Office policies for the home office

Most home offices are sadly lacking in office policies. This national travesty must end! Here’s how you can help, right now.

Every office needs office policies, if for no other reason to keep employees from scratching each others’ eyes out or “borrowing” company equipment.

The home office is no exception.

If you are wondering why somebody barricaded alone in his basement needs a policy to keep him from stealing his own office equipment, you have obviously never sat alone in your basement 23 hours a day, day after day, in front of a computer screen that freezes every now and then just out of sadistic spite.

NOTICE This article is republished “many years later” after being deleted from the archives on another website.

A fight breaks out in the home office

Home office policies for interpersonal relations

Policies designed to keep employees from scratching each others’ eyes out are even more important in the solitary confinement of a home office. In a corporate setting, spiteful employees go home at night and forget the objects of their loathing. But when one detests oneself, office politics often gets too personal to just forget. And that pest you scrapped with even follows you into the shower…when you take one, that is.

Here are a few guidelines you can use to formulate practical home office policies, just in case you get the hankering to live the glamorous life of the work-from-home hermit.

Every office has rules against sexual harassment. Due to legal requirements, you must adopt a zero tolerance policy for such insensitive advances.

If your partner complains about such a policy, seek legal advice. Divorce can be ugly.

Office romance is another story. Most companies permit office romances, as long as there is not an actual office involved (humans only, please). In the home office, romance is encouraged, mostly to avoid the legal repercussions mentioned above.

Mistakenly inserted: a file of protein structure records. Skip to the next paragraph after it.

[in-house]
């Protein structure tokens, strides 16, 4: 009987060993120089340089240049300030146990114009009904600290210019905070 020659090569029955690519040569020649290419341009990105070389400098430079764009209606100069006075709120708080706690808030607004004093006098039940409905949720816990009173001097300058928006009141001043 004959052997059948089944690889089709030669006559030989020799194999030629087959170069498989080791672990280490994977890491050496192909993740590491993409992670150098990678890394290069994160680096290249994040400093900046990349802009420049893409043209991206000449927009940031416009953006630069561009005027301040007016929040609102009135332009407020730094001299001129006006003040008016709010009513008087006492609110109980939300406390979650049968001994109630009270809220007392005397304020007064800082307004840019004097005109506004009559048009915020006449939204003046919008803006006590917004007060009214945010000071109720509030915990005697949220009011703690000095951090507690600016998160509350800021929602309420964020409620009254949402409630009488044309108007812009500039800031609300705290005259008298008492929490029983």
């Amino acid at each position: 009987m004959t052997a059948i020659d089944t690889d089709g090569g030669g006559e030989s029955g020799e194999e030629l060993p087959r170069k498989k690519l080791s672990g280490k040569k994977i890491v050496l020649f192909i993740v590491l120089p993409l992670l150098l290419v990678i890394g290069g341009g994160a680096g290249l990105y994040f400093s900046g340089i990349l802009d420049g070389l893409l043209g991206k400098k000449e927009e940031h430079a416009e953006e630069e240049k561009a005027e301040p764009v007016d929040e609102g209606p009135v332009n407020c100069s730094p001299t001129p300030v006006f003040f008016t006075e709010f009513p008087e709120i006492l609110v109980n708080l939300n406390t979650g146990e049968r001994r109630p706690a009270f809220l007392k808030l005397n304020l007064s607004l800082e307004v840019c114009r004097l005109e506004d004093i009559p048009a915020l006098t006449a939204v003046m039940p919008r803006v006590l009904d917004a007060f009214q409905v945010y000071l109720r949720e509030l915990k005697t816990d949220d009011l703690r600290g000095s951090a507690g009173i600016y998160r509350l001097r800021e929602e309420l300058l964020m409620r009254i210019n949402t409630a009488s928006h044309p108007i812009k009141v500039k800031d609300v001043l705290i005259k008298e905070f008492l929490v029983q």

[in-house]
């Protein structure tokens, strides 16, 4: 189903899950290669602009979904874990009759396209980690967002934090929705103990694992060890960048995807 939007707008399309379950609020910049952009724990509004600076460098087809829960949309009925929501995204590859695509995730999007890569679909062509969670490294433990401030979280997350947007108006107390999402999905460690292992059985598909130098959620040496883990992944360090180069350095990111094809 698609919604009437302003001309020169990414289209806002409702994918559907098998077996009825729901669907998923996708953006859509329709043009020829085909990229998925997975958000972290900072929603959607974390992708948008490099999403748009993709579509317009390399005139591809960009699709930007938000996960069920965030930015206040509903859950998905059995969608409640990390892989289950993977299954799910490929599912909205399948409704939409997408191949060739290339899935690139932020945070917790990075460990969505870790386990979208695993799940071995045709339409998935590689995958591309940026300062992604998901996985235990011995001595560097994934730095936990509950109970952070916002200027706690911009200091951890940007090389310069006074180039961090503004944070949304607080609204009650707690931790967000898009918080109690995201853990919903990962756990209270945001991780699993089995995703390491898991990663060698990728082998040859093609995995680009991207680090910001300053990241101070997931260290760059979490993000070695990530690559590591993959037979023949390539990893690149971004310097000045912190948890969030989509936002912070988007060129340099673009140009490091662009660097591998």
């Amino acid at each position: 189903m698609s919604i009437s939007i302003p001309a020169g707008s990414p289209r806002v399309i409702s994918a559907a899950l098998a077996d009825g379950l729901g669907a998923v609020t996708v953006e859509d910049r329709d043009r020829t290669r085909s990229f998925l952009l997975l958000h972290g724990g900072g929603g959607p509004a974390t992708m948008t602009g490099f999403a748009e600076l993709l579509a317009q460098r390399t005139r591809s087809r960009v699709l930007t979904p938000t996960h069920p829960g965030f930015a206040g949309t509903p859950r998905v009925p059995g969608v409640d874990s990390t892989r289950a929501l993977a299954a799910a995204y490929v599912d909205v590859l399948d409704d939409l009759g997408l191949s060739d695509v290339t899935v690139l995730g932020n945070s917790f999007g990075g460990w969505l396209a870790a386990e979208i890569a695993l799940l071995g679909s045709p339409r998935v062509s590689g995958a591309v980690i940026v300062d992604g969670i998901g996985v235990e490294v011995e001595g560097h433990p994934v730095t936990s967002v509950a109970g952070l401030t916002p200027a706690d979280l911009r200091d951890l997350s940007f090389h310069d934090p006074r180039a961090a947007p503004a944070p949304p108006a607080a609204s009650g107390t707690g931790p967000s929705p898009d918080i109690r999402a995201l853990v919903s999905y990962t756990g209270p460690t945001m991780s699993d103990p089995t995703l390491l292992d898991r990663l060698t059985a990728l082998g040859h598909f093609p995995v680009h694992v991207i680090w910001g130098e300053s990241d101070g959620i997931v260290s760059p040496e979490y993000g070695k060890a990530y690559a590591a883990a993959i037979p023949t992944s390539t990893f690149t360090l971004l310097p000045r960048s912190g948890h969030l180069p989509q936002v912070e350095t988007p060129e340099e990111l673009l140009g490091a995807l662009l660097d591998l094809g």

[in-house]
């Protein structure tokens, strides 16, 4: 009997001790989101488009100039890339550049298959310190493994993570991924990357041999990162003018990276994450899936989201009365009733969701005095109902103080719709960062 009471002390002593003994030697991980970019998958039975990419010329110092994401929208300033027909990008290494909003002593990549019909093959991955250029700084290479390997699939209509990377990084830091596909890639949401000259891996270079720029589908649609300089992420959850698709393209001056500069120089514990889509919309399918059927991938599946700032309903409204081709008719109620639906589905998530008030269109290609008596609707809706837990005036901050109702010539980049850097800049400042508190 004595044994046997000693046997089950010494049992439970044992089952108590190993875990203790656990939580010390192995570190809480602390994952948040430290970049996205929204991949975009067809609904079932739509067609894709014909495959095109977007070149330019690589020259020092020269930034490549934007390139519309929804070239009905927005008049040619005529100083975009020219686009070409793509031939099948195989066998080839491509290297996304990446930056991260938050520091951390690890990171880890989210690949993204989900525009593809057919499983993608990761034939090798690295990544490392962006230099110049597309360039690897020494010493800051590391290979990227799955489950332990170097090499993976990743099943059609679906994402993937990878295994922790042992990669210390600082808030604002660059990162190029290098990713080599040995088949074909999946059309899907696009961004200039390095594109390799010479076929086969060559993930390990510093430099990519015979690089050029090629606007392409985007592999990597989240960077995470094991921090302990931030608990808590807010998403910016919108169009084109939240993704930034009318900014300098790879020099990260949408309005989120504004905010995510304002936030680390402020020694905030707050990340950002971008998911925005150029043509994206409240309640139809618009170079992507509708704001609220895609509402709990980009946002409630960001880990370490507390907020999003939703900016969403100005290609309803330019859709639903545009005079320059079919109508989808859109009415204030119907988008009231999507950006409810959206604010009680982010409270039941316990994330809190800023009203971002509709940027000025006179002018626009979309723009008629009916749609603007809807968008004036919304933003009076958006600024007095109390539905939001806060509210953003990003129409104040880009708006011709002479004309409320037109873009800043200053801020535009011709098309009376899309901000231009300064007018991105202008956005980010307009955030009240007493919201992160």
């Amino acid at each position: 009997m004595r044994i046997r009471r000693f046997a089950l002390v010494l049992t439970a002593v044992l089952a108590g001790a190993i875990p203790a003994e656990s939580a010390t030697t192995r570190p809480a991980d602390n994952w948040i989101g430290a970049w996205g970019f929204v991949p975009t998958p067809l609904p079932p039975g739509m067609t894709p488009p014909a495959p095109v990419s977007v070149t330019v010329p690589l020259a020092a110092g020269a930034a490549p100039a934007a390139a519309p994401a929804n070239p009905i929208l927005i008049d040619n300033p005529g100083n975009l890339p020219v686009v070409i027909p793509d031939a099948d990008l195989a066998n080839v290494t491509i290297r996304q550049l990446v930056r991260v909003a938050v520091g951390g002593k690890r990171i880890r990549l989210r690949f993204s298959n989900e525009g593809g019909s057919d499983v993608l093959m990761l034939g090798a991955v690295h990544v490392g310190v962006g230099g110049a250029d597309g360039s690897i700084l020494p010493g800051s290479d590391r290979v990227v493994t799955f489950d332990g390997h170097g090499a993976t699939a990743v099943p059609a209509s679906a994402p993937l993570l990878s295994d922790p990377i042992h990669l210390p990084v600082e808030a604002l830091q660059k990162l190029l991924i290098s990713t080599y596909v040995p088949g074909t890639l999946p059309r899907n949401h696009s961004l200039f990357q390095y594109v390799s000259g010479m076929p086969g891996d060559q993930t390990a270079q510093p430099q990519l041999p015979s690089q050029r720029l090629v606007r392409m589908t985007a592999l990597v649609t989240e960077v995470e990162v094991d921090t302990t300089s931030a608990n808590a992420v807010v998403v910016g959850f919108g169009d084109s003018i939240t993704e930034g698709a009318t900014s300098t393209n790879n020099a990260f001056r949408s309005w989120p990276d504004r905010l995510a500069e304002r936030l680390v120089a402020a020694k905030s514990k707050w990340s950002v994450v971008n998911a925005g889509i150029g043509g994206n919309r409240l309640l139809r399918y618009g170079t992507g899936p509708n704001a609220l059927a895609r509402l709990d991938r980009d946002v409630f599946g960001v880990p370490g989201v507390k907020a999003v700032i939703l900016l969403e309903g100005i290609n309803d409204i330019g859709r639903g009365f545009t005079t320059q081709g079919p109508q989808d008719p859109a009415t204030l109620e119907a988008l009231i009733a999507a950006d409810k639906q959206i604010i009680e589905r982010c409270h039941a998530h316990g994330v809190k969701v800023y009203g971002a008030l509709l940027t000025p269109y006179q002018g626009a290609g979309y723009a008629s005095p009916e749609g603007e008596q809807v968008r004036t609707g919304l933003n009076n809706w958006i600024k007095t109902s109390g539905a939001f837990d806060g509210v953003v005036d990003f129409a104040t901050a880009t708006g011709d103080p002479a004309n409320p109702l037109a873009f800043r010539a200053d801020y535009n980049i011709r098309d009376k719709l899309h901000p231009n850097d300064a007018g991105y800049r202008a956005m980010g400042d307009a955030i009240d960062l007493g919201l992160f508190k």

Generally, partners do not frown on home office affairs, either. In fact, they usually approve such morale-building activities…as long as this function is not outsourced.

Home office policies for work expectations

In major corporations, absenteeism is a serious problem. Most companies have policies against calling in sick every day. The reverse is true in home offices, where employee omnipresence has been proven to cause psychological trauma in overworked computer keyboards.

Most companies have policies on showing up late for work. Most work-from-home hermits do not know what this means. No policy required.

Many large employers encourage car pooling. Please resist the temptation to car pool to your home office. The SUV might have a great sound system, but it will make a mess on the living room carpet.

Pets are not permitted in most office settings. In your home office, roaming animals are an important customer service feature:

“Yes, I agree. Your report should claim that profits are swollen, not stolen. Must’ve been that darn cat frolicking on the keyboard again.”

Many companies expressly forbid employees from viewing objectionable content on the Internet. Seasoned work-from-home hermits know that ALL content on the Internet is objectionable, especially after 23 hours in front of the computer screen. View away!

Home office policies for office equipment

Confidentiality is sacred with large employers. Employees are forbidden from divulging information they see pass over their desks. In the home-office, policies are required to prevent hermits from divulging what they see when they pass out under the desk. Mostly dust bunnies.

My wife enforces this policy (I am not allowed to mention to you the dust bunnies under my desk. Shhhh.).

Inventory control in the home office is key. Large companies have policies like: “It is forbidden to remove paper fastening devices from company premises, except within envelopes being disseminated through official company channels.”

Home office inventory control should focus instead on “consumables”. Here is recommended wording for your policy:

“Stop hoarding the cupcakes. Leave them in the kitchen.”

Home office inventory policy cupcakes

I was asked recently by a survey company if my business is wheel-chair accessible. I responded:

“My business is a website. Why would you want to roll a wheelchair over my website?”

Maybe I need a policy on that.

A final word on office gossip. Don’t. If gossip in the home office gets out of control, whose feelings are going to get hurt? Right! And who else’s? Right again.

If self-inflicted humiliation is not for you, maybe you are more cut out for a job that involves policies against “removing paper fastening devices from the premises”.

Did you miss My career as a work-from-home hermit and The pajama office fashion primer?